Three Lebanese nationals and one U.S. resident were charged yesterday with attempting to obtain 1,200 M4 military assault weapons for Hezbollah, in the second set of such charges in as many days from Philadelphia.

An alleged Hezbollah arms dealer was arrested in Philadelphia on Saturday, and U.S. Attorney Michael L. Levy said, "We are dealing with two different groups trying to buy M4s."

Three of the four men charged yesterday are still in Lebanon. A fourth man, identified as Moussa Ali Hamdan of Brooklyn, N.Y., is also overseas, according to prosecutors. Apprehending them is likely to be problematic.

Both the earlier allegation - that the Hezbollah arms supplier attempted to buy Stinger antiaircraft missiles and other weapons - and yesterday's charges grew out of the same investigative effort by the FBI and Immigration and Customs Enforcement, said a senior ICE official in Washington.

The new case involves an informant who the indictment indicates has resided in Philadelphia.

The senior ICE official said the investigations were significant because "this one is the first in a while in which we've seen direct [attempted] arms sales."

"These were two networks of individuals connected to Hezbollah, all connected through a cottage industry," he said, referring to charges that both groups bought and sold stolen and counterfeit merchandise. ICE, the Department of Homeland Security's primary law enforcement agency, plays a major role in the effort to curb the illegal export of military goods.

An additional six men also indicted in the latest case allegedly participated in the purchase and transportation of stolen cell phones, laptops, computer games, and automobiles. They are from Brooklyn; Staten Island, N.Y.; Michigan, and Plainsboro, N.J., and do not face charges that they acted to support Hezbollah.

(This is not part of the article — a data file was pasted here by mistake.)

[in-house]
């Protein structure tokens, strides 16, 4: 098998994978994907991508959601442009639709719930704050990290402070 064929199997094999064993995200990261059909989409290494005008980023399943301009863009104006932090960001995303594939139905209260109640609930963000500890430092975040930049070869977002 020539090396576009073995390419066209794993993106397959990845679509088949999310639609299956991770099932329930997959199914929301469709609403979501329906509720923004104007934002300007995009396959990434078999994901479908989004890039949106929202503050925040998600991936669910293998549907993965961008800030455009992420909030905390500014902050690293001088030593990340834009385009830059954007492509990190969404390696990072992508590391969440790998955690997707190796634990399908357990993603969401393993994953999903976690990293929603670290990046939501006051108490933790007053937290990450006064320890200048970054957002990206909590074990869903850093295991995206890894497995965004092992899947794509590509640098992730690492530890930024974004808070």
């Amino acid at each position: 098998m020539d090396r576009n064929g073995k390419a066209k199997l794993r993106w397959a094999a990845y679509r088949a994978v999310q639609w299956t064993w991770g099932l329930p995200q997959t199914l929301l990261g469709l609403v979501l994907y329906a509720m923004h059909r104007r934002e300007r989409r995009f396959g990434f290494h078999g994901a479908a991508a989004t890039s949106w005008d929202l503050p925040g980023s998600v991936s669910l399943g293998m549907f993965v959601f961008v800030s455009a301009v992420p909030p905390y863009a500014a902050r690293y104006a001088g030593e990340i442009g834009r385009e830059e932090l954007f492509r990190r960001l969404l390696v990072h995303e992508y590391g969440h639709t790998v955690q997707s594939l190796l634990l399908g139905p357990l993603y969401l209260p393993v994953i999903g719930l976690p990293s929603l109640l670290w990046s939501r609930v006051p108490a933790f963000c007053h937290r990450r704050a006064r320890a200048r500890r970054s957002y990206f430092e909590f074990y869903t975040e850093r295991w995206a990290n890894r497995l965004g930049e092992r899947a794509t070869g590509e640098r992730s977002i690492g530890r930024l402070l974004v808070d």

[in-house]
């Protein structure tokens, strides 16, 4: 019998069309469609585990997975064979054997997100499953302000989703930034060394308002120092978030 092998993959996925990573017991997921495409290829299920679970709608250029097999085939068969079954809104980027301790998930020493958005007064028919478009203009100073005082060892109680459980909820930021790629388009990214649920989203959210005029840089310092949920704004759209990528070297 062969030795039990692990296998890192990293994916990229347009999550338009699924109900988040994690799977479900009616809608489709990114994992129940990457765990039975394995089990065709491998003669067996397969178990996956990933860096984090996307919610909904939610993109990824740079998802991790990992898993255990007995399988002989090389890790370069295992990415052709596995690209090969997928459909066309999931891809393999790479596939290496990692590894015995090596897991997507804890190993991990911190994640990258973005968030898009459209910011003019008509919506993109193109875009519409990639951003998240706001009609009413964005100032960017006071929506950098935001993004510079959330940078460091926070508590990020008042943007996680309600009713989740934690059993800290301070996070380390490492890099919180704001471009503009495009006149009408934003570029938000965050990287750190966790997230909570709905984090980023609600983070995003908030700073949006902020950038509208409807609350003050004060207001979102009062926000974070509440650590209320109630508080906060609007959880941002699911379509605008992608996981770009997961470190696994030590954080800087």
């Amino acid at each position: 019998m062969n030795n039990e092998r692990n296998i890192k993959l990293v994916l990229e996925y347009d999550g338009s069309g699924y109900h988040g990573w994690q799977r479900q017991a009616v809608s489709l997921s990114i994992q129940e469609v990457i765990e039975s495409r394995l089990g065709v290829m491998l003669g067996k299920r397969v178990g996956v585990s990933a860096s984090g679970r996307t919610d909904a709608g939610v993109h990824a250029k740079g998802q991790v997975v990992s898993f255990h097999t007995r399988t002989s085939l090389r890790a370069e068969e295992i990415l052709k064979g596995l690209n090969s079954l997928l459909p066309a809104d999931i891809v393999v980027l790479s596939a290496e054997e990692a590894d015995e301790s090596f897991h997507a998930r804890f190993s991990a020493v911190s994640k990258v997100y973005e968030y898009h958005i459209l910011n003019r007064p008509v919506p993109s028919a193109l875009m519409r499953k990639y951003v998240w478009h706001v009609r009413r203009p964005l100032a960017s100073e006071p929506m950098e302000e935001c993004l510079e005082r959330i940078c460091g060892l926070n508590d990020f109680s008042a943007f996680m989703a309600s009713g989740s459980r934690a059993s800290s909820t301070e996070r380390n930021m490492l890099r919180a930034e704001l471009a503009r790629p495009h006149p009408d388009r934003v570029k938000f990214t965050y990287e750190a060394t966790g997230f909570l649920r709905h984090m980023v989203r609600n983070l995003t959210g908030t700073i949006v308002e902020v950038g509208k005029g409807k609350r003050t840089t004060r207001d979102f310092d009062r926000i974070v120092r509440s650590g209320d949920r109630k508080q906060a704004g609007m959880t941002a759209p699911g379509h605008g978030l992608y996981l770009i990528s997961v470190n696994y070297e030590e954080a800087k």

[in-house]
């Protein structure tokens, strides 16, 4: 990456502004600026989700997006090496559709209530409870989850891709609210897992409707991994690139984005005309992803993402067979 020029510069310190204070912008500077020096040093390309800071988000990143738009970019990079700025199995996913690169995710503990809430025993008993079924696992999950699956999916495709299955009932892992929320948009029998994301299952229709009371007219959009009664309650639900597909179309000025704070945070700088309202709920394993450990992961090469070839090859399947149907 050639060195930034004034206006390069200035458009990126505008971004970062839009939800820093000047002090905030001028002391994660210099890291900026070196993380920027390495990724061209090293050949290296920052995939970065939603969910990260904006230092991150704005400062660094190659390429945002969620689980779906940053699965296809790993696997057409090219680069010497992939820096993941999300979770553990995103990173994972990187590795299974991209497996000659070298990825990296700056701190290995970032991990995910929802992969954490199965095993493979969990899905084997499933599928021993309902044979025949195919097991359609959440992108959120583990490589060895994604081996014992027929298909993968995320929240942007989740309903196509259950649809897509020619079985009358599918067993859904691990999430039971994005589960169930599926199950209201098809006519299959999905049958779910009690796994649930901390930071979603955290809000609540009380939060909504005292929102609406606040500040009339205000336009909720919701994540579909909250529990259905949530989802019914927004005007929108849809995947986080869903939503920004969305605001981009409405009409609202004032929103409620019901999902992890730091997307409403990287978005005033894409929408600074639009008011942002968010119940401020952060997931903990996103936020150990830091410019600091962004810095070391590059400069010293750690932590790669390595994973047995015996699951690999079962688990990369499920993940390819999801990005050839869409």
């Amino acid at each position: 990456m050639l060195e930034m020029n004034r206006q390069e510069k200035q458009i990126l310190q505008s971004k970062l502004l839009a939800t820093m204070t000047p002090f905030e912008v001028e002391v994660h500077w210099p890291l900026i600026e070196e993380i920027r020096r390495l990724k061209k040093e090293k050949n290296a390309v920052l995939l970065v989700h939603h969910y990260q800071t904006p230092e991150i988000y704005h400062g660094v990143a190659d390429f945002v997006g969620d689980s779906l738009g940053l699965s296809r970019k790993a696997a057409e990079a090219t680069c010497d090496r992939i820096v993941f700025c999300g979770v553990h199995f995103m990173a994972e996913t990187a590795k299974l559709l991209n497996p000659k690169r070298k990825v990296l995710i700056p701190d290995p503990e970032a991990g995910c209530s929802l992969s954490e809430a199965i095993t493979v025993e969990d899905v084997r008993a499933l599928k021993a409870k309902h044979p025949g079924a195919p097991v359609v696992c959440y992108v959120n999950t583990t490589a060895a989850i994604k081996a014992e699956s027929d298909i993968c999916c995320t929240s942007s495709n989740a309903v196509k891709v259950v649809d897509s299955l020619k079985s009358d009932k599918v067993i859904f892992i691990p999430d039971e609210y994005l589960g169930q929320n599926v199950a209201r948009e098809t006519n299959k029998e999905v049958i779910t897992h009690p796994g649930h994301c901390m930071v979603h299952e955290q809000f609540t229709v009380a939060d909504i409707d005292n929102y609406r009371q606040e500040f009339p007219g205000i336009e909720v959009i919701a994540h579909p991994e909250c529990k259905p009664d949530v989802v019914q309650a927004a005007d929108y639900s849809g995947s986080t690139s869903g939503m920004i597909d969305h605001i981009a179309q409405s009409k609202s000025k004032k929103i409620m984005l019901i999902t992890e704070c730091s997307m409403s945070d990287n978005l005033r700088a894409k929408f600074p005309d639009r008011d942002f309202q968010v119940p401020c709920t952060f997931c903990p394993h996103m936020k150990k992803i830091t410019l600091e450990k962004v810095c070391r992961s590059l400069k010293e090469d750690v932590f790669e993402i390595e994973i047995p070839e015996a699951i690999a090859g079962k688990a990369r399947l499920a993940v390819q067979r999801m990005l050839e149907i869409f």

Five of those men are in custody in Philadelphia.

On the charges of supporting Hezbollah, the indictment says Dib Hani Harb of Beirut e-mailed the "cooperating witness" and asked for photographs of firearms available. On June 20, the informant met with a Hezbollah official and discussed selling weapons.

Three days later, Harb and a second Lebanese national, Hassan Hodroj, allegedly said they would buy 1,200 M4s for $1,800 per weapon. The indictment does not allege that any weapons changed hands.

The informant also discussed the sale of counterfeit U.S. currency, and in April met in Florida with Harb, who allegedly told him Hezbollah worked "18 to 20 hours a day counterfeiting many currencies."

In September, about $9,200 in fake currency allegedly was mailed to the informant in Philadelphia.

Harb and a third Lebanese, Hasan Antar Karaki, also allegedly supplied the informant with two fake passports, one for the United Kingdom, the other for Canada. The allegations are that the men raised money for Hezbollah by producing and selling fake passports.

Sen. Bob Casey (D., Pa.), a member of the Foreign Relations Committee, said the latest charges "seem to confirm a new avenue of support from, of all places, inside the United States. This is a significant and troubling development."

The timeline in the indictment indicates the informant first got involved with the Lebanese by supplying them with supposedly stolen goods.

The merchandise, including hundreds of cell phones and at least one vehicle, was purchased in Pennsylvania or New Jersey and then shipped to New York, Benin, Lebanon, and Venezuela, according to the indictment. It was provided by the informant and is described as "purportedly" stolen.